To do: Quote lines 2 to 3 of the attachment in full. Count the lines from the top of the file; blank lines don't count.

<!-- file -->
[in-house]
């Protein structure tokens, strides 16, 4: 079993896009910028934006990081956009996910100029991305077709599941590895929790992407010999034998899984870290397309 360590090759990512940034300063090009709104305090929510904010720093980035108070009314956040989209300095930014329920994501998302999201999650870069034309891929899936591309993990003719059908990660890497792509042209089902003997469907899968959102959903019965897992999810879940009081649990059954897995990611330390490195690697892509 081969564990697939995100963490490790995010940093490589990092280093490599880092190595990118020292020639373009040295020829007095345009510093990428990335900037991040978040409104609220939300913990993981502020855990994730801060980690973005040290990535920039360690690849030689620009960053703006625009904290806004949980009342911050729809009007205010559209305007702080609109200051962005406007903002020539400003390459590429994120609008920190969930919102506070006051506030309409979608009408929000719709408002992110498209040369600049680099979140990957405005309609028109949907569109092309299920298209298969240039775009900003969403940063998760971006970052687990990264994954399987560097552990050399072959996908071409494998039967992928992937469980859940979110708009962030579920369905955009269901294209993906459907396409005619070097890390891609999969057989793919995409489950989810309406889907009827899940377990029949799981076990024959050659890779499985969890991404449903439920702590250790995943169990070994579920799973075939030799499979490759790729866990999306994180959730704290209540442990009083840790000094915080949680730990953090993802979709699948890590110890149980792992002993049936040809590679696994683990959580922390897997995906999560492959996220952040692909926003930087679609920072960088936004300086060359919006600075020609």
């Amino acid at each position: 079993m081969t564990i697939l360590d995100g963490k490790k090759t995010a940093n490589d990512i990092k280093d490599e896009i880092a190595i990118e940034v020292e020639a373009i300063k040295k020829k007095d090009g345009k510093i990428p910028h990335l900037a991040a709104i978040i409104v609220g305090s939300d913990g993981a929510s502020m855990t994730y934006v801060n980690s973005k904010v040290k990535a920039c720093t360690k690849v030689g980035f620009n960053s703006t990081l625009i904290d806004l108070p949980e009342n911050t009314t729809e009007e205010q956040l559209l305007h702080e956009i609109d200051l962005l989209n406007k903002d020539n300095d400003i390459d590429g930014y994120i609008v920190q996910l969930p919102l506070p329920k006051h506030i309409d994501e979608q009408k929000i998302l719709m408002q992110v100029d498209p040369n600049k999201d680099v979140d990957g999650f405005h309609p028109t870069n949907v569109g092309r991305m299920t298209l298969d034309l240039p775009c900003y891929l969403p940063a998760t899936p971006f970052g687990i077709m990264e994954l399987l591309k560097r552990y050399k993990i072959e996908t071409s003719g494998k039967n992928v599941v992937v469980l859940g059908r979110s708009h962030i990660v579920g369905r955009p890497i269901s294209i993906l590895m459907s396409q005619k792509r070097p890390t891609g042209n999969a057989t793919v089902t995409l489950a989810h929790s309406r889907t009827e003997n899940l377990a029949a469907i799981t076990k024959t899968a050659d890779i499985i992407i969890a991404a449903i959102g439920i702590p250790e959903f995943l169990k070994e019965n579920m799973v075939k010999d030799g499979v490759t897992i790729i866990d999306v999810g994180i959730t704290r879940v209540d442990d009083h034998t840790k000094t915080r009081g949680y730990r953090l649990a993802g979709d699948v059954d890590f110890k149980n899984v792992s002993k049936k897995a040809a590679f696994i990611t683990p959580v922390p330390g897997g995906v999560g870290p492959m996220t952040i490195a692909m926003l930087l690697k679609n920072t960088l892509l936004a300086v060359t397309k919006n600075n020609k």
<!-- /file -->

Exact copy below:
């Protein structure tokens, strides 16, 4: 079993896009910028934006990081956009996910100029991305077709599941590895929790992407010999034998899984870290397309 360590090759990512940034300063090009709104305090929510904010720093980035108070009314956040989209300095930014329920994501998302999201999650870069034309891929899936591309993990003719059908990660890497792509042209089902003997469907899968959102959903019965897992999810879940009081649990059954897995990611330390490195690697892509 081969564990697939995100963490490790995010940093490589990092280093490599880092190595990118020292020639373009040295020829007095345009510093990428990335900037991040978040409104609220939300913990993981502020855990994730801060980690973005040290990535920039360690690849030689620009960053703006625009904290806004949980009342911050729809009007205010559209305007702080609109200051962005406007903002020539400003390459590429994120609008920190969930919102506070006051506030309409979608009408929000719709408002992110498209040369600049680099979140990957405005309609028109949907569109092309299920298209298969240039775009900003969403940063998760971006970052687990990264994954399987560097552990050399072959996908071409494998039967992928992937469980859940979110708009962030579920369905955009269901294209993906459907396409005619070097890390891609999969057989793919995409489950989810309406889907009827899940377990029949799981076990024959050659890779499985969890991404449903439920702590250790995943169990070994579920799973075939030799499979490759790729866990999306994180959730704290209540442990009083840790000094915080949680730990953090993802979709699948890590110890149980792992002993049936040809590679696994683990959580922390897997995906999560492959996220952040692909926003930087679609920072960088936004300086060359919006600075020609």
């Amino acid at each position: 079993m081969t564990i697939l360590d995100g963490k490790k090759t995010a940093n490589d990512i990092k280093d490599e896009i880092a190595i990118e940034v020292e020639a373009i300063k040295k020829k007095d090009g345009k510093i990428p910028h990335l900037a991040a709104i978040i409104v609220g305090s939300d913990g993981a929510s502020m855990t994730y934006v801060n980690s973005k904010v040290k990535a920039c720093t360690k690849v030689g980035f620009n960053s703006t990081l625009i904290d806004l108070p949980e009342n911050t009314t729809e009007e205010q956040l559209l305007h702080e956009i609109d200051l962005l989209n406007k903002d020539n300095d400003i390459d590429g930014y994120i609008v920190q996910l969930p919102l506070p329920k006051h506030i309409d994501e979608q009408k929000i998302l719709m408002q992110v100029d498209p040369n600049k999201d680099v979140d990957g999650f405005h309609p028109t870069n949907v569109g092309r991305m299920t298209l298969d034309l240039p775009c900003y891929l969403p940063a998760t899936p971006f970052g687990i077709m990264e994954l399987l591309k560097r552990y050399k993990i072959e996908t071409s003719g494998k039967n992928v599941v992937v469980l859940g059908r979110s708009h962030i990660v579920g369905r955009p890497i269901s294209i993906l590895m459907s396409q005619k792509r070097p890390t891609g042209n999969a057989t793919v089902t995409l489950a989810h929790s309406r889907t009827e003997n899940l377990a029949a469907i799981t076990k024959t899968a050659d890779i499985i992407i969890a991404a449903i959102g439920i702590p250790e959903f995943l169990k070994e019965n579920m799973v075939k010999d030799g499979v490759t897992i790729i866990d999306v999810g994180i959730t704290r879940v209540d442990d009083h034998t840790k000094t915080r009081g949680y730990r953090l649990a993802g979709d699948v059954d890590f110890k149980n899984v792992s002993k049936k897995a040809a590679f696994i990611t683990p959580v922390p330390g897997g995906v999560g870290p492959m996220t952040i490195a692909m926003l930087l690697k679609n920072t960088l892509l936004a300086v060359t397309k919006n600075n020609k």